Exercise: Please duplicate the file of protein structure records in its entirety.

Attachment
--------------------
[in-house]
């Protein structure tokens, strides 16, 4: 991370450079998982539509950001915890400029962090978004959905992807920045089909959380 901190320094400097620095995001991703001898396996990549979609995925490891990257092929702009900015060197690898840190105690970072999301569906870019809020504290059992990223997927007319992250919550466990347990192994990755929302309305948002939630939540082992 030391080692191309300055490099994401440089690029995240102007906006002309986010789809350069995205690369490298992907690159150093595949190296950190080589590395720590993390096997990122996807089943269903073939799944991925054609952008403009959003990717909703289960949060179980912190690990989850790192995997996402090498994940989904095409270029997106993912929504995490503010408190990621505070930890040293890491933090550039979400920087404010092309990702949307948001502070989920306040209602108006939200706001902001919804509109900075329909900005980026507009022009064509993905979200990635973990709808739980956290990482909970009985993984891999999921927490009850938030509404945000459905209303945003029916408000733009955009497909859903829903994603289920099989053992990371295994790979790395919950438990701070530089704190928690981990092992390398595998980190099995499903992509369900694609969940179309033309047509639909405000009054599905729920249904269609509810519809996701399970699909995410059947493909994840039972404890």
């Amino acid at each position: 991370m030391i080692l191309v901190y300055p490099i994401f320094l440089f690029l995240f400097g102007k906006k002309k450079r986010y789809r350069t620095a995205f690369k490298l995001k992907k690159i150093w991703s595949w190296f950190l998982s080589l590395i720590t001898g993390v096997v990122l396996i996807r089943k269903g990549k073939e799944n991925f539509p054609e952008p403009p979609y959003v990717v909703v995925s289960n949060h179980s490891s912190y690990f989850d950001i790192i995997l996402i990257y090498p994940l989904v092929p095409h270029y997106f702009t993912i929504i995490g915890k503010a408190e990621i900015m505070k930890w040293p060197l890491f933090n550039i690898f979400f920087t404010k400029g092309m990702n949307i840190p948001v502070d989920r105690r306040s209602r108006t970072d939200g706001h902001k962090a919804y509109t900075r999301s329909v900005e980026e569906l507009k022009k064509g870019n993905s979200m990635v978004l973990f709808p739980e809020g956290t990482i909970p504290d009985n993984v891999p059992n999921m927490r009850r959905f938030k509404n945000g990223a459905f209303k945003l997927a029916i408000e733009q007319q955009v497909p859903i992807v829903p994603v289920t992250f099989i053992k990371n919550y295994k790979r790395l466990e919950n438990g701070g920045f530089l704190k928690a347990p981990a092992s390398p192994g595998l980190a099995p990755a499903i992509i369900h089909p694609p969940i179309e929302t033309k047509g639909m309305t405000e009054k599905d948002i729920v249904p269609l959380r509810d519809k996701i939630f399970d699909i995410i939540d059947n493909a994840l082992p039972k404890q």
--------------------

[in-house]
């Protein structure tokens, strides 16, 4: 991370450079998982539509950001915890400029962090978004959905992807920045089909959380 901190320094400097620095995001991703001898396996990549979609995925490891990257092929702009900015060197690898840190105690970072999301569906870019809020504290059992990223997927007319992250919550466990347990192994990755929302309305948002939630939540082992 030391080692191309300055490099994401440089690029995240102007906006002309986010789809350069995205690369490298992907690159150093595949190296950190080589590395720590993390096997990122996807089943269903073939799944991925054609952008403009959003990717909703289960949060179980912190690990989850790192995997996402090498994940989904095409270029997106993912929504995490503010408190990621505070930890040293890491933090550039979400920087404010092309990702949307948001502070989920306040209602108006939200706001902001919804509109900075329909900005980026507009022009064509993905979200990635973990709808739980956290990482909970009985993984891999999921927490009850938030509404945000459905209303945003029916408000733009955009497909859903829903994603289920099989053992990371295994790979790395919950438990701070530089704190928690981990092992390398595998980190099995499903992509369900694609969940179309033309047509639909405000009054599905729920249904269609509810519809996701399970699909995410059947493909994840039972404890």
């Amino acid at each position: 991370m030391i080692l191309v901190y300055p490099i994401f320094l440089f690029l995240f400097g102007k906006k002309k450079r986010y789809r350069t620095a995205f690369k490298l995001k992907k690159i150093w991703s595949w190296f950190l998982s080589l590395i720590t001898g993390v096997v990122l396996i996807r089943k269903g990549k073939e799944n991925f539509p054609e952008p403009p979609y959003v990717v909703v995925s289960n949060h179980s490891s912190y690990f989850d950001i790192i995997l996402i990257y090498p994940l989904v092929p095409h270029y997106f702009t993912i929504i995490g915890k503010a408190e990621i900015m505070k930890w040293p060197l890491f933090n550039i690898f979400f920087t404010k400029g092309m990702n949307i840190p948001v502070d989920r105690r306040s209602r108006t970072d939200g706001h902001k962090a919804y509109t900075r999301s329909v900005e980026e569906l507009k022009k064509g870019n993905s979200m990635v978004l973990f709808p739980e809020g956290t990482i909970p504290d009985n993984v891999p059992n999921m927490r009850r959905f938030k509404n945000g990223a459905f209303k945003l997927a029916i408000e733009q007319q955009v497909p859903i992807v829903p994603v289920t992250f099989i053992k990371n919550y295994k790979r790395l466990e919950n438990g701070g920045f530089l704190k928690a347990p981990a092992s390398p192994g595998l980190a099995p990755a499903i992509i369900h089909p694609p969940i179309e929302t033309k047509g639909m309305t405000e009054k599905d948002i729920v249904p269609l959380r509810d519809k996701i939630f399970d699909i995410i939540d059947n493909a994840l082992p039972k404890q």